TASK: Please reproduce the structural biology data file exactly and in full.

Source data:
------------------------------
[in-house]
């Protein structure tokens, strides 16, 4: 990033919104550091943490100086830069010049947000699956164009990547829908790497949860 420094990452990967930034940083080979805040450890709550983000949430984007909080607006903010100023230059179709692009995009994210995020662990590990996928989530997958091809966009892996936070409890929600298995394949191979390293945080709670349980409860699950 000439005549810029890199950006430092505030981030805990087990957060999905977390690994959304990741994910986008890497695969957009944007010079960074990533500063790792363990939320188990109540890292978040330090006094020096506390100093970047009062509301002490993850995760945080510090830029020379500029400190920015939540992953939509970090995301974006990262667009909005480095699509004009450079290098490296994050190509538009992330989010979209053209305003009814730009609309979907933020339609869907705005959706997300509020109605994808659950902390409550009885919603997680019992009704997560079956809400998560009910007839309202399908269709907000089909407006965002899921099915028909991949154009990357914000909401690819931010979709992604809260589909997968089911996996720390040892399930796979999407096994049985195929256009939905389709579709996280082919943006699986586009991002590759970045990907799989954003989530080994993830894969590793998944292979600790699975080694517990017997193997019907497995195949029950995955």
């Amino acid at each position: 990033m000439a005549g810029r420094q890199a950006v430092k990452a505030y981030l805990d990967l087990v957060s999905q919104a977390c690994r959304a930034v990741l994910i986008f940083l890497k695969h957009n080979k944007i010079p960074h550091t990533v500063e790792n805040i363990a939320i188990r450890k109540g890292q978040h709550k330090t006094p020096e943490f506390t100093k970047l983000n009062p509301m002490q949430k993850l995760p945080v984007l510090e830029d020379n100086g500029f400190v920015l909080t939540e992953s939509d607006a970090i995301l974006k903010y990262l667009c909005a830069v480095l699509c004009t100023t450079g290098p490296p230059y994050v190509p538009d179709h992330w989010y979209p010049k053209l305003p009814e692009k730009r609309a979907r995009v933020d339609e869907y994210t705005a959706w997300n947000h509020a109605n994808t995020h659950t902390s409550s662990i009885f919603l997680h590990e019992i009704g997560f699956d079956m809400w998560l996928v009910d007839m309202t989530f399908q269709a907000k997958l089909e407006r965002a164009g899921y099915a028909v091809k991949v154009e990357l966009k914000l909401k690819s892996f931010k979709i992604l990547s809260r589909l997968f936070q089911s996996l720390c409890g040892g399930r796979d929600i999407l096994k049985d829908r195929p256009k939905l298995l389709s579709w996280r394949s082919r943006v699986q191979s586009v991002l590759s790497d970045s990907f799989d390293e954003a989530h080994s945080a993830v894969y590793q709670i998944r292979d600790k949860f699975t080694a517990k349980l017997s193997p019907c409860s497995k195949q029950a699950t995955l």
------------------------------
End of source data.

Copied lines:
[in-house]
């Protein structure tokens, strides 16, 4: 990033919104550091943490100086830069010049947000699956164009990547829908790497949860 420094990452990967930034940083080979805040450890709550983000949430984007909080607006903010100023230059179709692009995009994210995020662990590990996928989530997958091809966009892996936070409890929600298995394949191979390293945080709670349980409860699950 000439005549810029890199950006430092505030981030805990087990957060999905977390690994959304990741994910986008890497695969957009944007010079960074990533500063790792363990939320188990109540890292978040330090006094020096506390100093970047009062509301002490993850995760945080510090830029020379500029400190920015939540992953939509970090995301974006990262667009909005480095699509004009450079290098490296994050190509538009992330989010979209053209305003009814730009609309979907933020339609869907705005959706997300509020109605994808659950902390409550009885919603997680019992009704997560079956809400998560009910007839309202399908269709907000089909407006965002899921099915028909991949154009990357914000909401690819931010979709992604809260589909997968089911996996720390040892399930796979999407096994049985195929256009939905389709579709996280082919943006699986586009991002590759970045990907799989954003989530080994993830894969590793998944292979600790699975080694517990017997193997019907497995195949029950995955």
């Amino acid at each position: 990033m000439a005549g810029r420094q890199a950006v430092k990452a505030y981030l805990d990967l087990v957060s999905q919104a977390c690994r959304a930034v990741l994910i986008f940083l890497k695969h957009n080979k944007i010079p960074h550091t990533v500063e790792n805040i363990a939320i188990r450890k109540g890292q978040h709550k330090t006094p020096e943490f506390t100093k970047l983000n009062p509301m002490q949430k993850l995760p945080v984007l510090e830029d020379n100086g500029f400190v920015l909080t939540e992953s939509d607006a970090i995301l974006k903010y990262l667009c909005a830069v480095l699509c004009t100023t450079g290098p490296p230059y994050v190509p538009d179709h992330w989010y979209p010049k053209l305003p009814e692009k730009r609309a979907r995009v933020d339609e869907y994210t705005a959706w997300n947000h509020a109605n994808t995020h659950t902390s409550s662990i009885f919603l997680h590990e019992i009704g997560f699956d079956m809400w998560l996928v009910d007839m309202t989530f399908q269709a907000k997958l089909e407006r965002a164009g899921y099915a028909v091809k991949v154009e990357l966009k914000l909401k690819s892996f931010k979709i992604l990547s809260r589909l997968f936070q089911s996996l720390c409890g040892g399930r796979d929600i999407l096994k049985d829908r195929p256009k939905l298995l389709s579709w996280r394949s082919r943006v699986q191979s586009v991002l590759s790497d970045s990907f799989d390293e954003a989530h080994s945080a993830v894969y590793q709670i998944r292979d600790k949860f699975t080694a517990k349980l017997s193997p019907c409860s497995k195949q029950a699950t995955l």